“I want to start fresh in 2018 and know that it has been repealed based on our constituents requests. I don’t know how we can sit by and not do anything…we should listen to our people and do away with TOST.”
The regulation mandates inspection of on-site water and sewer systems in Barry and Eaton counties and, if deemed failing, replacement or repair before the sale or transfer of a property can be finalized.
Complaints in the past have included arbitrary and capricious decisions, the costs of inspection, autocratic management of the program by staff, an appeal that costs $350, too many delays, failing working systems and ordering them up to present day codes and violating property owner’s rights.
There were the usual amount of kids at Wal-Mart over the last few days, but instead of parents, many of the children were with a law enforcement officer.
The area school students were part of the “Shop with a Cop” program, armed with gift certificates from Wal-Mart, going up and down aisles and buying Christmas gifts for family members. Hastings Police officers, Barry County Sheriff’s deputies and some 25 kids were delivered to the store Tuesday by the Holly Trolley after enjoying snacks and crafts at the Community Center.
The officers and deputies were watching, answering questions, and keeping a running total of the cost of gifts as the kids made their selections. Some knew exactly what they wanted; others took a little longer to decide. All were serious shoppers.
After choosing the gifts and “paying” for them, Wal-Mart supplied the gift wrapping and the kids wrapped them, with help from officers if needed.
Children with Michigan State Troopers and DNR Conservation Officers were seen at Wal-Mart on Wednesday.
Photos: (upper left) Sara Snider, 10, from Page Elementary, spots the toy pointed out by Barry County Deputy Rose O’Grady who notes it only cost $9.87 and is as great as one that costs $20.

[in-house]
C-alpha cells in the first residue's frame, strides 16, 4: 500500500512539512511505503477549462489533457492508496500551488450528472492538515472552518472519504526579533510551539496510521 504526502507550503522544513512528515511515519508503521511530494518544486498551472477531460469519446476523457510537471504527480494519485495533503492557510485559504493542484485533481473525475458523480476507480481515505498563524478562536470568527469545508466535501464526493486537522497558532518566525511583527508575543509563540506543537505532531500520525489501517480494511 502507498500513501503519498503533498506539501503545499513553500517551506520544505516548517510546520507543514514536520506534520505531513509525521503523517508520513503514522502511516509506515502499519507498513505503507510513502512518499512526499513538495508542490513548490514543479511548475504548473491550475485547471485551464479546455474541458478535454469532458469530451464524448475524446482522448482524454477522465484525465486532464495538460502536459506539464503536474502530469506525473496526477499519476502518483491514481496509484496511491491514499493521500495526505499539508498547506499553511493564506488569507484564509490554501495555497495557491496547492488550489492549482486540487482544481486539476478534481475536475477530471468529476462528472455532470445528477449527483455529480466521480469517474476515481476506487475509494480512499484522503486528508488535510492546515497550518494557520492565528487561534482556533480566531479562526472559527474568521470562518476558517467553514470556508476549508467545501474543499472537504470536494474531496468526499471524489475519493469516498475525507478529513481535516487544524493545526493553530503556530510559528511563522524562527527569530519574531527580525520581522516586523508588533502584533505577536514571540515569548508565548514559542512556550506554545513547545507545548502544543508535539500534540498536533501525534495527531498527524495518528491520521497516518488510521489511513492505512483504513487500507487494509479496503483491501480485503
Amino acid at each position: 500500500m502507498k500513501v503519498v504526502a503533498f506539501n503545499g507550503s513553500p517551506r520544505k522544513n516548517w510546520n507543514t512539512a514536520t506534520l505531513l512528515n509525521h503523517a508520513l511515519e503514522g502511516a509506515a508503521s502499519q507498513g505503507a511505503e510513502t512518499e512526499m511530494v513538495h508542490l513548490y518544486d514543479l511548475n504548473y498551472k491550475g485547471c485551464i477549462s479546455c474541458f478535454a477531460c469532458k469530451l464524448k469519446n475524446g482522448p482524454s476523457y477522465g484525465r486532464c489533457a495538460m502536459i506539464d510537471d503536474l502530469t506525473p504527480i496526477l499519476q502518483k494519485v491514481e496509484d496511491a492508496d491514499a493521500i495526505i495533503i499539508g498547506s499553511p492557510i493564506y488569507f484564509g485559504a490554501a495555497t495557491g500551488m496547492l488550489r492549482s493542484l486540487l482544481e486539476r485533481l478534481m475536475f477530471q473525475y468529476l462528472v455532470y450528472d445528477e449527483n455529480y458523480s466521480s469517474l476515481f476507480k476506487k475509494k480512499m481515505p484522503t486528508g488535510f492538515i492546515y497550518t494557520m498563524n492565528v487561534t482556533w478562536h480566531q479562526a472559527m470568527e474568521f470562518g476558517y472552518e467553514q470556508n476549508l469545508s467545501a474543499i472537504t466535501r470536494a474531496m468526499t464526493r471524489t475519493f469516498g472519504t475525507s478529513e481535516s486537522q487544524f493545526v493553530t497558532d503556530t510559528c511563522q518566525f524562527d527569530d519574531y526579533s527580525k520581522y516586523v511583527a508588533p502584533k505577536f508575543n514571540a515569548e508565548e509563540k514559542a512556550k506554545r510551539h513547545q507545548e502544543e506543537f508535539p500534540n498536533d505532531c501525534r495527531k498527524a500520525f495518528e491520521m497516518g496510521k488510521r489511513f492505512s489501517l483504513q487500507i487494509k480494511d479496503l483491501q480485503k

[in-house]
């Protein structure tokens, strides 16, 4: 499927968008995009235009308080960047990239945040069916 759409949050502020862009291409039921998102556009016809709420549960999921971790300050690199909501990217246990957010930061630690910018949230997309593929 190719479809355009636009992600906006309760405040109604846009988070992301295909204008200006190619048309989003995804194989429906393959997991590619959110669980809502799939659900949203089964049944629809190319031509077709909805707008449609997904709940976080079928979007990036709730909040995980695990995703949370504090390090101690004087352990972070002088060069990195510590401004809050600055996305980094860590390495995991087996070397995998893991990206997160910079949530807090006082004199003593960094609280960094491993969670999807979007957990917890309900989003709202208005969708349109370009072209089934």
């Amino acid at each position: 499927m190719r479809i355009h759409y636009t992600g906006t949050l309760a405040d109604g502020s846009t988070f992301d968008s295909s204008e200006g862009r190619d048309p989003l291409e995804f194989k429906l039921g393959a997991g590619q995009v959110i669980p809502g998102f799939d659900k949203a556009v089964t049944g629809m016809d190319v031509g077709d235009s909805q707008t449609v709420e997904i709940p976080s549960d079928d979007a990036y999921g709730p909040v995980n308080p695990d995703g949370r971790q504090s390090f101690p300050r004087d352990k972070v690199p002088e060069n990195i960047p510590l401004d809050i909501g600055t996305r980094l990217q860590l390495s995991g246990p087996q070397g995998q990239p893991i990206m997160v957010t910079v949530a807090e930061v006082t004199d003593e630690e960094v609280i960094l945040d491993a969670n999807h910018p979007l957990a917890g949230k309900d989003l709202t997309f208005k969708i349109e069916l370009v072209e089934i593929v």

(upper right) “What do you think?” Hastings Police Officer Dennis Lajcak asks Jayden Kikendall, 10, from Maple Valley School.
(lower left) Barry County Sheriff Dar Leaf’s charge Kim Avery, 9, from Maplewood Elementary shows her excitement as they enter Wal-Mart to “Shop with a Cop.”
(lower right) Christmas gifts selected, the children wrap their gifts or get help from their “cop.”
Barry County Sheriff Dar Leaf gave the November uniformed patrol/jail activity report to County Commissioners Tuesday, with some comparisons from other years.
The uniformed patrol figures compared to those from five years ago showed 643 complaints were handled in 2017 and 426 in 2012. Accidents handed totaled 118 this year, with 98 in 2012; car/deer crashes were 80 this November, 103 in 2012.
Last month, 78 persons were arrested, 48 for felonies and 84 for misdemeanors. In 2012, 58 were arrested on 22 felony charges and 52 for misdemeanors. Eleven alcohol arrests were made in this report, versus 9 in 2012.
Activity at the jail included booking and processing 276 persons in November; it was 206 in 2013. Two hundred and four persons were released back into the community in November; 179 in 2013. Seventy-one public prints were taken last month, compared to 85 in 2013.
Figures for November with no data available for 2013 include 136 drug screens, 80 court transports, and 8,119 meals served to inmates at a cost of $1.42 a meal.
Repairs at the facility during the month cost $4,244.47 for plumbing, $1,878.94 for HVAC and $275 for security.
Phyllis Fuller, director of Barry Central Dispatch 911, is leaving the post after 24 years with the organization, beginning as a telecommunicator. In addition to a resolution from Barry County recognizing her contribution to the county and its residents, several people also spoke of her at the Tuesday Board of Commissioners meeting.
The resolution centered on her accomplishments, with extensive professional affiliations and as an active member in many community organizations and builder of positive improvements at Central Dispatch.
Barry County Sheriff Dar Leaf remembers Fuller as a rookie telecommunicator. When a situation, “went south on a hot call,” he said, Fuller’s calm voice gave them one less stressor to deal with.
Interim director Stephanie Lehman, in a quavering voice, held back tears, saying she was the first person Fuller hired as director and she was honored and blessed to have worked with her. “She’s amazing and I’ll never be able to fill her shoes,” she said.
Lani Forbes, chair of the administration board, recognized Fuller’s dedication, service and leadership. “Not just about 911. Her involvement is a blessing to our community,” she said.
“She was absolutely excellent with the employees,” 911 administrative board member Bill Redman said. “We have the best people at the center.”